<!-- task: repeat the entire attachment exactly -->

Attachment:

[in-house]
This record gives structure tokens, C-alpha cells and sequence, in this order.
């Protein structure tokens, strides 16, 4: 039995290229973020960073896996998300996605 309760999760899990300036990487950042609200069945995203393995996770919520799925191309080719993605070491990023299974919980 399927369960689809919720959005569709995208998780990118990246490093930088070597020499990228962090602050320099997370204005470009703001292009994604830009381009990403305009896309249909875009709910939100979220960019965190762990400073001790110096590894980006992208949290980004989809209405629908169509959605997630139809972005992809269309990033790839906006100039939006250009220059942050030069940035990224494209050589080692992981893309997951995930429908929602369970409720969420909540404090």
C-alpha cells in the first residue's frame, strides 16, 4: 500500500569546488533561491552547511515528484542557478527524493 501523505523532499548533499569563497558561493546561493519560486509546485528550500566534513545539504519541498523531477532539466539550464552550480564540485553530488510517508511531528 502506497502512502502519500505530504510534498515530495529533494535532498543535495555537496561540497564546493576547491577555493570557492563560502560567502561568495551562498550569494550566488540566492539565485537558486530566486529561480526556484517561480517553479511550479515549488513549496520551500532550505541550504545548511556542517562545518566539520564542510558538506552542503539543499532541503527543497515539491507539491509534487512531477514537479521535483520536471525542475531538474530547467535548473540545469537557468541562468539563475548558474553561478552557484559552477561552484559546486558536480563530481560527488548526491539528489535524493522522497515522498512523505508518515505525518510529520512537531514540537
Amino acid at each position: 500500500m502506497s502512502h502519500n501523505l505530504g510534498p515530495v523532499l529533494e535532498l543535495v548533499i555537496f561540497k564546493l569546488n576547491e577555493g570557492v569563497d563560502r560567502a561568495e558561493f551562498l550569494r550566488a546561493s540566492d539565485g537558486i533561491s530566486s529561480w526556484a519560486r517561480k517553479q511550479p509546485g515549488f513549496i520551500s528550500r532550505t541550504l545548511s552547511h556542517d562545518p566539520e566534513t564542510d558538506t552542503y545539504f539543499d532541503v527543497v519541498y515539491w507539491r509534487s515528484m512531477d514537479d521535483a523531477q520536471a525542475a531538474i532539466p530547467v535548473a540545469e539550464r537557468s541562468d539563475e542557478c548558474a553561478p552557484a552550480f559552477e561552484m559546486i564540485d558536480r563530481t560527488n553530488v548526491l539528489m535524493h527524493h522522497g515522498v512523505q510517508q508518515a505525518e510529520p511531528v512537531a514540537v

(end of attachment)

[in-house]
This record gives structure tokens, C-alpha cells and sequence, in this order.
């Protein structure tokens, strides 16, 4: 039995290229973020960073896996998300996605 309760999760899990300036990487950042609200069945995203393995996770919520799925191309080719993605070491990023299974919980 399927369960689809919720959005569709995208998780990118990246490093930088070597020499990228962090602050320099997370204005470009703001292009994604830009381009990403305009896309249909875009709910939100979220960019965190762990400073001790110096590894980006992208949290980004989809209405629908169509959605997630139809972005992809269309990033790839906006100039939006250009220059942050030069940035990224494209050589080692992981893309997951995930429908929602369970409720969420909540404090």
C-alpha cells in the first residue's frame, strides 16, 4: 500500500569546488533561491552547511515528484542557478527524493 501523505523532499548533499569563497558561493546561493519560486509546485528550500566534513545539504519541498523531477532539466539550464552550480564540485553530488510517508511531528 502506497502512502502519500505530504510534498515530495529533494535532498543535495555537496561540497564546493576547491577555493570557492563560502560567502561568495551562498550569494550566488540566492539565485537558486530566486529561480526556484517561480517553479511550479515549488513549496520551500532550505541550504545548511556542517562545518566539520564542510558538506552542503539543499532541503527543497515539491507539491509534487512531477514537479521535483520536471525542475531538474530547467535548473540545469537557468541562468539563475548558474553561478552557484559552477561552484559546486558536480563530481560527488548526491539528489535524493522522497515522498512523505508518515505525518510529520512537531514540537
Amino acid at each position: 500500500m502506497s502512502h502519500n501523505l505530504g510534498p515530495v523532499l529533494e535532498l543535495v548533499i555537496f561540497k564546493l569546488n576547491e577555493g570557492v569563497d563560502r560567502a561568495e558561493f551562498l550569494r550566488a546561493s540566492d539565485g537558486i533561491s530566486s529561480w526556484a519560486r517561480k517553479q511550479p509546485g515549488f513549496i520551500s528550500r532550505t541550504l545548511s552547511h556542517d562545518p566539520e566534513t564542510d558538506t552542503y545539504f539543499d532541503v527543497v519541498y515539491w507539491r509534487s515528484m512531477d514537479d521535483a523531477q520536471a525542475a531538474i532539466p530547467v535548473a540545469e539550464r537557468s541562468d539563475e542557478c548558474a553561478p552557484a552550480f559552477e561552484m559546486i564540485d558536480r563530481t560527488n553530488v548526491l539528489m535524493h527524493h522522497g515522498v512523505q510517508q508518515a505525518e510529520p511531528v512537531a514540537v